Communication is also key here, not just internally as the team tends to get stuck in the idea and not realise where steps are missing. Communicating better externally means you’ll be able to track issues with campaigns, especially when localising global campaigns. Although you are likely situated in the same building, brand or department A doesn't necessarily know what brand or department B is doing. Have a fluid team structure and communicate across the board for deeper insights into your consumer. Having a cohesive team in place will help future-proof the organisation for change and disruption.
Another important factor for success with profit-driven marketing is designing your organisation by building teams and capabilities. Lalloo said marketing itself hasn't changed over the years, we just have sharper tools now to get the job done in a changing context. You need to make sure you're sending the same overall message across different platforms and not just storing that big data somewhere. Incorporate it into your systems so you can put it into use and personalise communication with your customers, as this builds loyalty over time.
The sleek startup mindset
Kirsty Sharman, COO of influencer marketing platform, Webfluential, was the final speaker of the morning. Introduced by Steingold as: "the ultimate geek girl knows everything about everything in the industry.
She said that marketing teaches you about branding and communication and running a company teaches you about profit. She’s been lucky enough to experience both, and shared the five things that running a software-as-a-service or SaaS platform taught her about profit-driven marketing with the hope that attendees would turn just one into an action when back at their desks.
Make data your best friend. As the current trendy buzzword, we hear about big data all the time. Sharman says you can track, analyse and monitor that data all you want, but big data's value lies in the single actionable insight that you turn into an action point in your business that leads to profit.
Harness the power of leverage. Sharman shared the example of Hotmail launching in 1996 and offering free email. To bulk up their subscriber base, they simply added a ‘PS I love you’ hyperlink to the end of those emails. When a Hotmail email recipient clicked on the link they got to read that their friend loved them enough to want them to have a free email address at Hotmail too. Sharman said to learn from this and leverage what you can from your own customers where you can, as well as from your business partners, resellers and business network.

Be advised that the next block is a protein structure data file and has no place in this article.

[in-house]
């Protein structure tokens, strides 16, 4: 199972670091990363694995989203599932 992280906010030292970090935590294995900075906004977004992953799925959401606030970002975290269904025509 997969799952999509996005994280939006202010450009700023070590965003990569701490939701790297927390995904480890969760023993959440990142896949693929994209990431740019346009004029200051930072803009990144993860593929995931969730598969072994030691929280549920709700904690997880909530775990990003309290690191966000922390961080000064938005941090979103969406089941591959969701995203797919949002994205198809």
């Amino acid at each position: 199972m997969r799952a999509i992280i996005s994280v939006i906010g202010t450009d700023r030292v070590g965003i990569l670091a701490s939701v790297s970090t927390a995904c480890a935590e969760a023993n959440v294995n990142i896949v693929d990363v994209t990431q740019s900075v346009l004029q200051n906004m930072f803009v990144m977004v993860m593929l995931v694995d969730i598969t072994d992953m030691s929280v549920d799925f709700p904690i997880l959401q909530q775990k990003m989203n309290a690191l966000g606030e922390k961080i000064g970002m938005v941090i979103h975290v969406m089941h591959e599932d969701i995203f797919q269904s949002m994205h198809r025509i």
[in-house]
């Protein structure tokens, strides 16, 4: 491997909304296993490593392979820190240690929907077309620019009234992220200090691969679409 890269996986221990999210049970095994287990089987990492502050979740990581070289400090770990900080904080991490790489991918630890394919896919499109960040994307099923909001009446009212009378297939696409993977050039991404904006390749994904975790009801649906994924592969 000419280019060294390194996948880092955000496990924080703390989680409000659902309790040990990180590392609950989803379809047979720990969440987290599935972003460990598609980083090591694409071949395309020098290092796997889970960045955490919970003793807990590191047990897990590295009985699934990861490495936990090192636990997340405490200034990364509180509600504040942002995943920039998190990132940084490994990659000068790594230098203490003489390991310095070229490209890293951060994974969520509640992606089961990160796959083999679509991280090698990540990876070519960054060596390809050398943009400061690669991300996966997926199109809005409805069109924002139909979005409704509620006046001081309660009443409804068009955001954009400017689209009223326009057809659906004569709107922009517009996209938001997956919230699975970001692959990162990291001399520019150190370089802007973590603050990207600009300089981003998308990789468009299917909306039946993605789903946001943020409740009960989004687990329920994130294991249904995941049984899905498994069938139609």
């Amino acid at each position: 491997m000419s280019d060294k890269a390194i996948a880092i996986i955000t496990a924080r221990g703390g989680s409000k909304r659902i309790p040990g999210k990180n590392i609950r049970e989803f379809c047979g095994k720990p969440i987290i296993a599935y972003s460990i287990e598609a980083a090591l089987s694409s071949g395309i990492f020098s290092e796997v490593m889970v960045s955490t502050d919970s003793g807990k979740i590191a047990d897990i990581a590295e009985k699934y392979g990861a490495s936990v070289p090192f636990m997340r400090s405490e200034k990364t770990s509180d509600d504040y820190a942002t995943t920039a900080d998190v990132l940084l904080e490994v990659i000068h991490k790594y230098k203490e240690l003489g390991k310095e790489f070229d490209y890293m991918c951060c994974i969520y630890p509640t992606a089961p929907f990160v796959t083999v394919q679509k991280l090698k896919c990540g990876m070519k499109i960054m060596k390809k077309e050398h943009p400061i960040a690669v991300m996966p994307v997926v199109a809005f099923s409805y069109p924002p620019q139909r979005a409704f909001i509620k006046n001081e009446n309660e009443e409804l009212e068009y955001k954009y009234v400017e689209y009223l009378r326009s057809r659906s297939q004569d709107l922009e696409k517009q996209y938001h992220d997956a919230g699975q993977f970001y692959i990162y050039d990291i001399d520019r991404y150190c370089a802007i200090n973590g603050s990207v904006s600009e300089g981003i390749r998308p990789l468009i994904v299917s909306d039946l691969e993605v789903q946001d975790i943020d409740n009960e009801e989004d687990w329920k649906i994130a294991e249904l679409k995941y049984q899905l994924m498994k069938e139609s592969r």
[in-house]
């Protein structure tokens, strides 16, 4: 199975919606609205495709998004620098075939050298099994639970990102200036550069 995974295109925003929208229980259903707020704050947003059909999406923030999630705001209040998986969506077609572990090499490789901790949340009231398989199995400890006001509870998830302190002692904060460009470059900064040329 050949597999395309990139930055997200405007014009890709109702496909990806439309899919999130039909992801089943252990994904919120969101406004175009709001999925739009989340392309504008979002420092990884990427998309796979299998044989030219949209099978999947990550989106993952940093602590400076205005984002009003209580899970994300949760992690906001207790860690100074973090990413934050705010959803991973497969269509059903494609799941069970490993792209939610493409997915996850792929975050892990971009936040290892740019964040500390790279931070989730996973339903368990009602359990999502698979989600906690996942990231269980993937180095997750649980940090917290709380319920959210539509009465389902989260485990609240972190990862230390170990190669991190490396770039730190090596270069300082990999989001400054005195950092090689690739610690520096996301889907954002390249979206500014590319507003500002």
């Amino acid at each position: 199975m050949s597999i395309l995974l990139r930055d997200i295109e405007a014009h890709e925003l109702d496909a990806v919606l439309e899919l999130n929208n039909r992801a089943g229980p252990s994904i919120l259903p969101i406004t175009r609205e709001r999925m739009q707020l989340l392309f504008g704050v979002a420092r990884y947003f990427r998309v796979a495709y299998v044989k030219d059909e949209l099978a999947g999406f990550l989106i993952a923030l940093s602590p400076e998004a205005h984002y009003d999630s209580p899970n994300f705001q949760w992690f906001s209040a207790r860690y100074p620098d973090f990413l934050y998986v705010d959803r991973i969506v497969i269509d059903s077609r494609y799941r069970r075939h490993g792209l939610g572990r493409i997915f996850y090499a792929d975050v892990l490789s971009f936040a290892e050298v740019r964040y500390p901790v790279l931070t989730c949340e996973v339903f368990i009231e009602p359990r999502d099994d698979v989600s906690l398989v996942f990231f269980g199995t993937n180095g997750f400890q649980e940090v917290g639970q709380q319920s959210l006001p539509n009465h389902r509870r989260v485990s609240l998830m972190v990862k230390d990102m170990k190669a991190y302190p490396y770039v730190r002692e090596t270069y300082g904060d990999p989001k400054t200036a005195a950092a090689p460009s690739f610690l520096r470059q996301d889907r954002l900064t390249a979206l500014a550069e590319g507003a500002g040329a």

Ride the waves. Startups may have a financial disadvantage at first but Sharman says to turn that challenge into an advantage: Think on your feet and think smart by latching onto popular culture trends where they tie in with your brand’s vision. She cautions that you make sure that the trends you follow do actually lead to profit though, or you may be wasting your time and energy.
Choose your agency based on these two questions: how many awards have you won for your clients in the last two years, and how many customers have you won for your clients in the last two years? An award won't pay your salary at the end of the month, which is why Sharman suggests put a customer counter rather than an award showcase at your reception. If clients don't answer the second question with more enthusiasm and clarity than they do the first, Sharman says to worry. It’s time for marketers as clients to start asking the right questions.
Know why planners and strategists need to get their hands dirty. Sharman quoted, Warren Buffett who often reads for about 6 hours or 500 pages every single day with his right-hand man finishing double that. Buffett does so as he says that's how knowledge works, like compound interest. Similarly, Sharman says that her experience in running a SaaS platform on lean budgets is that results come from strategy that’s well executed. So the more you get your hands dirty, the more you learn and the more you learn, the better your strategies become.
Steingold ended by summing up the characteristics of a great marketer – curiosity, courage, failing fast, asking questions, putting your big girl parties on and starting again when you need to. We can all learn the skills, but those characteristics are deeply ingrained in those who prove successful in driving profit.
Leigh Andrews (@leigh_andrews) is Editor-in-Chief: Marketing & Media at Bizcommunity.com and one of our Lifestyle contributors. She loves milkshakes, word play and alliteration, and can be reached at .